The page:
Saturday’s concert at Kleinhans Music Hall, a celebration of Mozart’s birthday, drew a big crowd, and many listeners were newcomers.

You could tell, because of the clapping between movements. Seasoned concertgoers refrain until the end of the piece. I don’t think anyone minded the break from convention. Welcome, Mozart fans!

This weekend’s concert begins with the overture to “The Marriage of Figaro” and continues with the Symphony No. 34, winding up with the Concerto for Two Pianos and Orchestra, K. 365. The concerto features dynamic twin pianists Christina and Michelle Naughton.

On the podium is a conductor from Poland, Pawel Przytocki. He did a beautiful job Saturday night bringing out the beauty of this music.

He is a formal figure, in tails, with a crisp and deft way with the baton. The “Marriage of Figaro” overture was brisk and breathless, just as it should be. Przytocki has the rare knack of sculpting the phrases with care without sounding fussy. Strings and woodwinds played with a fine sensitivity, and the music had a satisfying body to it.

The Symphony No. 34 is a piece you do not get to hear too often, and Przytocki brought out its gallantry and charms. In the slow movement, the violins – led by Assistant Concertmaster Angsgarius Aylward, acting as concertmaster – played with a heartfelt simplicity.

The rollicking last movement was the highlight. It’s so much fun, like a reel, and strings and woodwinds, all apparently enjoying themselves, navigated its tumbling triplets with pizzazz. Mozart was a master of the perfect ending, and this symphony has one of his best. Przytocki sold that ending, finessing it just so. The crowd loved it. It was a marvelous moment.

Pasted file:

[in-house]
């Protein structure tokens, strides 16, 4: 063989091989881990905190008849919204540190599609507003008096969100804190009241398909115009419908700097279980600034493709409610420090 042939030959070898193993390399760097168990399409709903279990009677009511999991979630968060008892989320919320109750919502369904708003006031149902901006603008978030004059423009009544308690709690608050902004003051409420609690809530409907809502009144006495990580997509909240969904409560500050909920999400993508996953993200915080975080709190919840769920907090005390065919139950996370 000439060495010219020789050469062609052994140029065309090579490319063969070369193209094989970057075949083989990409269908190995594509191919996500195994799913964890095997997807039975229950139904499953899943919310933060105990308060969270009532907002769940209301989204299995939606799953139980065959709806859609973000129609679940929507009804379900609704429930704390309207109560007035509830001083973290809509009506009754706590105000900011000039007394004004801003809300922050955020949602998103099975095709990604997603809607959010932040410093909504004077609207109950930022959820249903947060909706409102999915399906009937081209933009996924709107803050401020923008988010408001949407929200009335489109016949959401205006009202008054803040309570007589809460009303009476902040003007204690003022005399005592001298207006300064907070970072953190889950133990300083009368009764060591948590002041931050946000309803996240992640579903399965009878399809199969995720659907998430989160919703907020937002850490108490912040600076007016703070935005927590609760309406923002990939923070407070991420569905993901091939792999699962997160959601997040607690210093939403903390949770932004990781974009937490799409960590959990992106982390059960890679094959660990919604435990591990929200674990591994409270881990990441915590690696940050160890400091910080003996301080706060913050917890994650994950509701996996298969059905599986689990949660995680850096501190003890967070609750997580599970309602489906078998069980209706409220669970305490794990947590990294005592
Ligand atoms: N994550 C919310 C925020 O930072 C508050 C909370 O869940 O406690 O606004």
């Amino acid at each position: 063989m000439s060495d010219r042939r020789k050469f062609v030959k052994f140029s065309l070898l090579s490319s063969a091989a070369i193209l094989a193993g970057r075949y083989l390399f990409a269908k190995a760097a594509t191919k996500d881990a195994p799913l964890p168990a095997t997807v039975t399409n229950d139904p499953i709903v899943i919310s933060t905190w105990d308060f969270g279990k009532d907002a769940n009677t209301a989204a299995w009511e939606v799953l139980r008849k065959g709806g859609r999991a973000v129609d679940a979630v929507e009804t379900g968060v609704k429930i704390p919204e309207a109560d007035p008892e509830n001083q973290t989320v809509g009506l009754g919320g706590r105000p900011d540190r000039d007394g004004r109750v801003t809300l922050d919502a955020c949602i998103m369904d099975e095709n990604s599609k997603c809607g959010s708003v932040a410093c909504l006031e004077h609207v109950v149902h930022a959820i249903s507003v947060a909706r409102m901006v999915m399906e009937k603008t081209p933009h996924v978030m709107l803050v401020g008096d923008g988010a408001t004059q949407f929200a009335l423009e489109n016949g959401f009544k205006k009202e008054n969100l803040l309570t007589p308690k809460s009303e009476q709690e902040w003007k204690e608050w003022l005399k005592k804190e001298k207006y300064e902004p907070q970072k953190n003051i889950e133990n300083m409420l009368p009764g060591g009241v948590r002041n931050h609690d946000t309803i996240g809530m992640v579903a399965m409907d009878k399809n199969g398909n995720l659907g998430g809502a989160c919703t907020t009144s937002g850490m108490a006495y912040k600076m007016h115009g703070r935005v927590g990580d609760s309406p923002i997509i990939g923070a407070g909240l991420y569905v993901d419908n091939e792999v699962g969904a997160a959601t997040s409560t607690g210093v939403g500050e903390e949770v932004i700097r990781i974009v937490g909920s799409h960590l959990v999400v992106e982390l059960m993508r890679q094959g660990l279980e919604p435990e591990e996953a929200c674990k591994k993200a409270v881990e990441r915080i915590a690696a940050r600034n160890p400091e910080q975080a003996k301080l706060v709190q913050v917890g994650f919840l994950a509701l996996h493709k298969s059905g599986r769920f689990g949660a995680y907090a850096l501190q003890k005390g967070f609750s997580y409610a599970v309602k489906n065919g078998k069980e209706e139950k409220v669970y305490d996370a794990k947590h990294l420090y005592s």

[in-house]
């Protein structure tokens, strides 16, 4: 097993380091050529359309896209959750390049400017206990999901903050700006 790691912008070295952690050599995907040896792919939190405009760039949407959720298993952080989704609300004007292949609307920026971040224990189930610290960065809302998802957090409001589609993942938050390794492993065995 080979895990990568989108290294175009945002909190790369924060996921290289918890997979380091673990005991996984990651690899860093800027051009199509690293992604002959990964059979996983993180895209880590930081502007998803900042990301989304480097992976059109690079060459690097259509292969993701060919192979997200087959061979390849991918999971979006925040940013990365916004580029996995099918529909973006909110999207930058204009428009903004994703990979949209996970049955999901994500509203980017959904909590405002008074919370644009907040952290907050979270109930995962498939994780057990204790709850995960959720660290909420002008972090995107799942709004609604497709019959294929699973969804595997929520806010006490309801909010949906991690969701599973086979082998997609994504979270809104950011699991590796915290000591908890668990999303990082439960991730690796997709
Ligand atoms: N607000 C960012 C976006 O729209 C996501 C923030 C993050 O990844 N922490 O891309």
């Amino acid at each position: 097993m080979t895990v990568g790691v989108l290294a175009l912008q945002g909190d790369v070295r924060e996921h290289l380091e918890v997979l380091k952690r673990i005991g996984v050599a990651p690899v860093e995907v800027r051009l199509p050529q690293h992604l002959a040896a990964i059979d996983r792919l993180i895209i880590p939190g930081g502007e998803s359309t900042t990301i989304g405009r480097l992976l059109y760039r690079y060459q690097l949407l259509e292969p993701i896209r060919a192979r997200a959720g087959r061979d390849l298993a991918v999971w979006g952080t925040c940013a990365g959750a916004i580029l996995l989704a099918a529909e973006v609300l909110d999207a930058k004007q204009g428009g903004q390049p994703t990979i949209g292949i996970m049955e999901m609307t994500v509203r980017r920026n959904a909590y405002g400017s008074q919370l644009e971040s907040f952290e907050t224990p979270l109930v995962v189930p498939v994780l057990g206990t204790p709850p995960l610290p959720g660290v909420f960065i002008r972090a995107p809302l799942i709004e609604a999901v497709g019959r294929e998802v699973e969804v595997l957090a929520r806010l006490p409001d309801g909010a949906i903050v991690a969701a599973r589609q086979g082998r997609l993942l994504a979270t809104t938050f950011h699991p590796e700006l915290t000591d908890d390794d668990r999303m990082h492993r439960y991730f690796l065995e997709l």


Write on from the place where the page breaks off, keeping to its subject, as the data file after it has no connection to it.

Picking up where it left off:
The magnificent double piano concerto, which followed intermission, is a rare pleasure. It’s such a spectacle, with the two pianos pushed together, dominating the stage. It was fascinating to think of the pianists who had played this piece at Kleinhans over the decades: Guy and Lois Maier, Robert and Gaby Casadesus. The most recent performance had been in 1966, with Lukas Foss conducting the now all-but-forgotten team of Arthur Gold and Robert Fizdale.

The Naughton twins, in their early 20s, brought their own brand of showmanship. Stunning in lookalike deep blue gowns, they were adept and very professional. It was impressive how prepared they were, how secure in their memory. You never worried that one of them would slip.

It was also amazing how in synch they were. Even out of the air, after a pause, they could launch a trill at the same millisecond. Their notes were all flawlessly together. They were fun to watch, tackling the music gracefully and fearlessly.

They do have growing up to do. The slow movement of this piece, in the right hands, can make you cry. The Naughtons only skated the music’s surface. In the other movements, too, there were moments when the depth of what Mozart was doing seemed to escape them.

But it was hard to blame them. You have to live a little to understand what this music is about. They have time.

I had to run out the door, but I heard that they gave a great encore, the virtuosic Paganini Variations of Witold Lutoslawski. I wish I had heard it. I’ll bet they rocked it.

This lovely concert repeats at 2:30 p.m. today.